• (1) Within one year of this Act receiving Royal Assent, the Scottish Ministers must by order establish a body to consider whether the UNCRC should be given legislative effect.
  • (2) Where a body established under subsection (1) has completed its consideration it must—
    • (a) make a written report of its conclusions,
    • (b) lay the report before the Scottish Parliament,
    • (c) publish the report.
  • (3) As soon as practicable after the report has been laid before the Parliament, the Scottish Ministers must make a statement—
    • (a) responding to the report,
    • (b) indicating, on the basis of that report, whether they intend to give legislative effect to the UNCRC.
  • (4) The Scottish Ministers must—
    • (a) lay a copy of the statement under subsection (3) before the Parliament,
    • (b) publish the statement in such a manner as they consider appropriate.
  • (5) An order under subsection (1) may make provision about—
    • (a) the status, constitution and proceedings of the body,
    • (b) the period within which the body must report to the Parliament,
    • (c) the matters which must be covered in the report,
    • (d) the publication of the report.>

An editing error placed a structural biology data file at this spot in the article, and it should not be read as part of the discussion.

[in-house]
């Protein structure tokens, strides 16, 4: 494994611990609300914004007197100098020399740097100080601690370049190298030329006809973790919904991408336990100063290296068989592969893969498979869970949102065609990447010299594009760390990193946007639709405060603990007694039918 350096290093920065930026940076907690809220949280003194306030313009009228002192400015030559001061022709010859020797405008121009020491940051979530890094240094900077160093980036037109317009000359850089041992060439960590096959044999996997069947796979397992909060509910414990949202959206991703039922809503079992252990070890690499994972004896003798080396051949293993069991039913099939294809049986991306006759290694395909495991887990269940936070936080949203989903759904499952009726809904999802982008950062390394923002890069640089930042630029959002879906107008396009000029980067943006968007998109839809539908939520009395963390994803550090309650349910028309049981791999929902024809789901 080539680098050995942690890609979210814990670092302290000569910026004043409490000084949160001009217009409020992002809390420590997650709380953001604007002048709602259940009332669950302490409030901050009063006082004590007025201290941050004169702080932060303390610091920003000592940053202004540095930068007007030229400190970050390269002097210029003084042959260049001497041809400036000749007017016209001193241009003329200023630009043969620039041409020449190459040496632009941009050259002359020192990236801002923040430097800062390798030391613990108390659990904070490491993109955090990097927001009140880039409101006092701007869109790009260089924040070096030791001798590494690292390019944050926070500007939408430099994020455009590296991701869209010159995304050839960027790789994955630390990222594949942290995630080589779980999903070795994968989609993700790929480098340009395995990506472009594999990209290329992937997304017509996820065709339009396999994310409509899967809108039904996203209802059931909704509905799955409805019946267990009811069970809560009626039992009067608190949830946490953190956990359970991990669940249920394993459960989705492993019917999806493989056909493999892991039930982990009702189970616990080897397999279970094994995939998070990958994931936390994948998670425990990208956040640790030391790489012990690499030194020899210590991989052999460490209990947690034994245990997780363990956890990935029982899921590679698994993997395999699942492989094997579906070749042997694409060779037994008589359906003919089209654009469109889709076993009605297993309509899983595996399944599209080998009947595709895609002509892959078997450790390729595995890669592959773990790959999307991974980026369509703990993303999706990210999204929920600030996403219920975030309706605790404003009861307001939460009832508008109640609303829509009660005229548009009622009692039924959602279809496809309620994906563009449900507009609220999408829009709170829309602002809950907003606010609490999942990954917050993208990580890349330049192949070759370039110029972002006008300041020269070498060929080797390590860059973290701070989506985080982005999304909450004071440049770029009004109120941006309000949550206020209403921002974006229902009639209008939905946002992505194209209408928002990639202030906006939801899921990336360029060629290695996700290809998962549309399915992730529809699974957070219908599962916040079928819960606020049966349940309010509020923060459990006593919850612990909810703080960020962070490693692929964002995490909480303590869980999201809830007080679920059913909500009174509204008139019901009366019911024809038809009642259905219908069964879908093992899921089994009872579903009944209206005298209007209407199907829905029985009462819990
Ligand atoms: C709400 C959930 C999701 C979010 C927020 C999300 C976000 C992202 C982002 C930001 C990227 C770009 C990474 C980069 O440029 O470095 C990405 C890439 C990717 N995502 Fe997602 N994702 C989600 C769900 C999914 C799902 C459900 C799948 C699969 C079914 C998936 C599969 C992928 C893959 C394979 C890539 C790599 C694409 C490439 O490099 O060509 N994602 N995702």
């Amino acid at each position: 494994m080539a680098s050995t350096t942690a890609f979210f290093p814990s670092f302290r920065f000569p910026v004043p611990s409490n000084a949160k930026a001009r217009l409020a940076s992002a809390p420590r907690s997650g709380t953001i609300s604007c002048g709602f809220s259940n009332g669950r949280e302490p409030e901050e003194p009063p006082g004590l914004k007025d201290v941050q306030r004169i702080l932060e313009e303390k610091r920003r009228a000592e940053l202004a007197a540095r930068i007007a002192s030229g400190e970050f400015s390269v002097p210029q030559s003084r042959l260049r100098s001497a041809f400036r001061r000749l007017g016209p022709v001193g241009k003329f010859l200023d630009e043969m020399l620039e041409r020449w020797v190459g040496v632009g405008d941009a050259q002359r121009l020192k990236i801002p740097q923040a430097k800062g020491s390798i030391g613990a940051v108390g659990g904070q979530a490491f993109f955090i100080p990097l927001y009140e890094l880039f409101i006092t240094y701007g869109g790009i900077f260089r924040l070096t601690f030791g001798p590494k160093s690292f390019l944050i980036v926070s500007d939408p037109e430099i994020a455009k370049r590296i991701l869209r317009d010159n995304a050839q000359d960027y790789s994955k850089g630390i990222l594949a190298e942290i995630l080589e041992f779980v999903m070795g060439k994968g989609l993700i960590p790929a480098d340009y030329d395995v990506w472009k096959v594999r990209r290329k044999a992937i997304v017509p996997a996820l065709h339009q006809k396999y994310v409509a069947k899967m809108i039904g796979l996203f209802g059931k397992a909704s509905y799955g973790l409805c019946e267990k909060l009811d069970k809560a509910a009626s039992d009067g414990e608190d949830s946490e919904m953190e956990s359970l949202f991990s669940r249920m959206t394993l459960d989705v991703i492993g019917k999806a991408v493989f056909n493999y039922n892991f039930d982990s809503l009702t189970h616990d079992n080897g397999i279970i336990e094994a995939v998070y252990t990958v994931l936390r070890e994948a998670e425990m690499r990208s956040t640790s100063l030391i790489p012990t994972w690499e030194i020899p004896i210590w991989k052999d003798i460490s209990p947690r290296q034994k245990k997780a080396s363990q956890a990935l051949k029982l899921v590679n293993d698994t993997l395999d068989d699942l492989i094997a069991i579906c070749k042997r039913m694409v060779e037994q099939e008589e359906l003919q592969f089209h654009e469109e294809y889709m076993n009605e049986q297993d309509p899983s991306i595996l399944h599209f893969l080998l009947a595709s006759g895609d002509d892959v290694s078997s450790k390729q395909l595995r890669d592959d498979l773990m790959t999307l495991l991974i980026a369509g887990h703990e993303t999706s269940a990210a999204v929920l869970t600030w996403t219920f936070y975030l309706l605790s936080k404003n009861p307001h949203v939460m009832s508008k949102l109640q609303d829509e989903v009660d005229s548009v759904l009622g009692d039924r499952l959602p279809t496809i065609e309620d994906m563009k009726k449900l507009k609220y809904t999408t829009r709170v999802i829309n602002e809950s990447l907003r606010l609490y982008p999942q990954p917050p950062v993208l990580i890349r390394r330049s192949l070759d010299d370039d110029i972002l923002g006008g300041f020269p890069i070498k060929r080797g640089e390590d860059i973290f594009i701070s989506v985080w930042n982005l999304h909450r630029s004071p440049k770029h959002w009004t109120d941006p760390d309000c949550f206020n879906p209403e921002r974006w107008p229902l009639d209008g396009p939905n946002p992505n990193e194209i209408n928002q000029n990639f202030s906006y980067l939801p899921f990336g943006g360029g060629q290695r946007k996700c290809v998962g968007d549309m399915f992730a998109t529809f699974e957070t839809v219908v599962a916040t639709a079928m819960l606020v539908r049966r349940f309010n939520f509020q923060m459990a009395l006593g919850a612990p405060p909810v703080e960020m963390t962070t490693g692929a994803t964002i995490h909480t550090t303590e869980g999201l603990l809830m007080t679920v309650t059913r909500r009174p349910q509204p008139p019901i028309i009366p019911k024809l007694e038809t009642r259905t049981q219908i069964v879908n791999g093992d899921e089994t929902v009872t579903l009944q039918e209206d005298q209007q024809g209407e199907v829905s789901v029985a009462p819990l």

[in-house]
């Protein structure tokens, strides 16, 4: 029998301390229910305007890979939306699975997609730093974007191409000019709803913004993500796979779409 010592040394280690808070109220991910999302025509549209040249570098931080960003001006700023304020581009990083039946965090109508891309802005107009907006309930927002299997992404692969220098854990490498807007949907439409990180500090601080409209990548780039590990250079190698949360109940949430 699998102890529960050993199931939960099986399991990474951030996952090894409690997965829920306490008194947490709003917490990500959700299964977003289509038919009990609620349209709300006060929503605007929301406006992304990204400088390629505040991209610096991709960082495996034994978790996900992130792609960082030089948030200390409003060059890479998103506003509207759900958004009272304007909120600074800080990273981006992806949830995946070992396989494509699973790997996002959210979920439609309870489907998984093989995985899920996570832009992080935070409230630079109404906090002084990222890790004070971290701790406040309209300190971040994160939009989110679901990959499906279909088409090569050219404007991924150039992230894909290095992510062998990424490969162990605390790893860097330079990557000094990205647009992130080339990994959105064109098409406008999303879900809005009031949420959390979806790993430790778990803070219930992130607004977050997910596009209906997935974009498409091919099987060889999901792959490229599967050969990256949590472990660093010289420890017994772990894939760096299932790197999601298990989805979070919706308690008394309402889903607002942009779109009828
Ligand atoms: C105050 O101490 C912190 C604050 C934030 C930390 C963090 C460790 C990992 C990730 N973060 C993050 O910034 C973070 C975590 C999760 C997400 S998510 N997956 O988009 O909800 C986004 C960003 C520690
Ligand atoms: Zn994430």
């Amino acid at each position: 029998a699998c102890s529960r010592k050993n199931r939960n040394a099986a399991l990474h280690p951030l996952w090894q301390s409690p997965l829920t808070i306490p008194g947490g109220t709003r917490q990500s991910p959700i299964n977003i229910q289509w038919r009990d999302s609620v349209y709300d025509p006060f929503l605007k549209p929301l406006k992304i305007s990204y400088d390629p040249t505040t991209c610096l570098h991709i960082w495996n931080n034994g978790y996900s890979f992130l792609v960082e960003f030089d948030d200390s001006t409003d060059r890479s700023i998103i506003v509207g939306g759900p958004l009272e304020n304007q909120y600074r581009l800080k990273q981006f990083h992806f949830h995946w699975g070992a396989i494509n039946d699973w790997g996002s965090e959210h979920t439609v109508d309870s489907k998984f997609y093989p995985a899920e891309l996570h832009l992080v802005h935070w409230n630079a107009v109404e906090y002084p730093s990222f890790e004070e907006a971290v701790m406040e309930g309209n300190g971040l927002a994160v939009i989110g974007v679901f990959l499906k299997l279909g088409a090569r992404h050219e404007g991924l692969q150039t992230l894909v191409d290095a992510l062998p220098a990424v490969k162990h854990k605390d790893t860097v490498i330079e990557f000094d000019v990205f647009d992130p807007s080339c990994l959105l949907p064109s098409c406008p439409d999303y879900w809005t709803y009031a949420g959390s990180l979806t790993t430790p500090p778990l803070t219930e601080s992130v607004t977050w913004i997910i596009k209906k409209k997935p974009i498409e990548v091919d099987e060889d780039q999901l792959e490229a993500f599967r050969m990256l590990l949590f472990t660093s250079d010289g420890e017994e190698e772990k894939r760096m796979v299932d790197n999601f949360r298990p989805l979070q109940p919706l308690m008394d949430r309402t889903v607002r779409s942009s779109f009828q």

Motion: S4M-08425: Scotland’s Place in Building a Just World

I lodged a motion on Wednesday 27th November, following the release of a report by the Network of International Development Organisations in Scotland.

That the Parliament welcomes the report published by the Network of International Development Organisations in Scotland (NIDOS), Scotland’s Place in Building a Just World; understands that, by acting as an umbrella organisation and offering support with networking, engaging, learning and fundraising, NIDOS strengthens the work of over 100 organisations in Scotland that aim to tackle worldwide poverty and inequality; believes that the work of NIDOS and other neutral organisations is important in stimulating debate on Scotland’s future and in influencing thinking on how best to deliver policies that will aid the progression of social justice in both Scotland and abroad through international development; considers that, regardless of the result of the 2014 independence referendum, the debate about Scotland’s future is important; agrees with NIDOS that Scotland can learn from international development programmes such as what it sees as the Swedish Government’s widely acclaimed policy for global development, and commends NIDOS on attempting to tackle issues related to international development, the economy, financial systems, trade and procurement, finance for development, climate justice, access to resources and global education.